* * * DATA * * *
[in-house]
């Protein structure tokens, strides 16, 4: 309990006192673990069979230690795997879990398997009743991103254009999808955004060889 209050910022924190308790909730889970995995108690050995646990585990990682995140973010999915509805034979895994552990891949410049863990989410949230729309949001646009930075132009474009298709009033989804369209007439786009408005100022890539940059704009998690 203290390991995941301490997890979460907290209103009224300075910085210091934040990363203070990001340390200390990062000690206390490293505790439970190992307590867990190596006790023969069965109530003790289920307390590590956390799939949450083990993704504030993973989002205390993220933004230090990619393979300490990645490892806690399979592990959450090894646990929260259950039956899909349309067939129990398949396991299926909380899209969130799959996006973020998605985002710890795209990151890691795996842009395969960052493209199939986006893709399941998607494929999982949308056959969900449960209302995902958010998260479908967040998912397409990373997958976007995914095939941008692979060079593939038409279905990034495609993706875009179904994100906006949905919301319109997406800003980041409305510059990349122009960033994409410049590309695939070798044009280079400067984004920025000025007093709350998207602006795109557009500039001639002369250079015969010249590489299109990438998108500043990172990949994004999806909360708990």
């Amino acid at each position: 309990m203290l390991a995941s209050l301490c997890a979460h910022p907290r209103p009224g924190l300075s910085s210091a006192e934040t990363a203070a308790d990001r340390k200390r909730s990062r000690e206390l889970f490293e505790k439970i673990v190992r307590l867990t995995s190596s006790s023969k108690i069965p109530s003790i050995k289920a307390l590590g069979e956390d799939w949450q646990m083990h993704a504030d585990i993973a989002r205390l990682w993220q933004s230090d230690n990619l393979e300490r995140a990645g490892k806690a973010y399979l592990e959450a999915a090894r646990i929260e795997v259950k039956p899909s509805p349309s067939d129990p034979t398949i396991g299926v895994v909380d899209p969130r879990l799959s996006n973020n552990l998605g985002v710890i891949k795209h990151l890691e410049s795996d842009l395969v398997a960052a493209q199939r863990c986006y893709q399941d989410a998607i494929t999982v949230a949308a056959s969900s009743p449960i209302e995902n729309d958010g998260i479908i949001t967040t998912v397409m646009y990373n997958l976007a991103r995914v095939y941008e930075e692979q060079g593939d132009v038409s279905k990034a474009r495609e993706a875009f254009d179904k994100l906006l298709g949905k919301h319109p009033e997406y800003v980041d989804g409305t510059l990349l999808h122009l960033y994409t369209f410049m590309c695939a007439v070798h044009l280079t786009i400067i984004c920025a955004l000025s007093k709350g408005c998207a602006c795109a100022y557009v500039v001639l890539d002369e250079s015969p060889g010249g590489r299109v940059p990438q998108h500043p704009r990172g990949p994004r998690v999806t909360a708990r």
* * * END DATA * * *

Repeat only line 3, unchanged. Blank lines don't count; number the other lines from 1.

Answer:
């Amino acid at each position: 309990m203290l390991a995941s209050l301490c997890a979460h910022p907290r209103p009224g924190l300075s910085s210091a006192e934040t990363a203070a308790d990001r340390k200390r909730s990062r000690e206390l889970f490293e505790k439970i673990v190992r307590l867990t995995s190596s006790s023969k108690i069965p109530s003790i050995k289920a307390l590590g069979e956390d799939w949450q646990m083990h993704a504030d585990i993973a989002r205390l990682w993220q933004s230090d230690n990619l393979e300490r995140a990645g490892k806690a973010y399979l592990e959450a999915a090894r646990i929260e795997v259950k039956p899909s509805p349309s067939d129990p034979t398949i396991g299926v895994v909380d899209p969130r879990l799959s996006n973020n552990l998605g985002v710890i891949k795209h990151l890691e410049s795996d842009l395969v398997a960052a493209q199939r863990c986006y893709q399941d989410a998607i494929t999982v949230a949308a056959s969900s009743p449960i209302e995902n729309d958010g998260i479908i949001t967040t998912v397409m646009y990373n997958l976007a991103r995914v095939y941008e930075e692979q060079g593939d132009v038409s279905k990034a474009r495609e993706a875009f254009d179904k994100l906006l298709g949905k919301h319109p009033e997406y800003v980041d989804g409305t510059l990349l999808h122009l960033y994409t369209f410049m590309c695939a007439v070798h044009l280079t786009i400067i984004c920025a955004l000025s007093k709350g408005c998207a602006c795109a100022y557009v500039v001639l890539d002369e250079s015969p060889g010249g590489r299109v940059p990438q998108h500043p704009r990172g990949p994004r998690v999806t909360a708990r």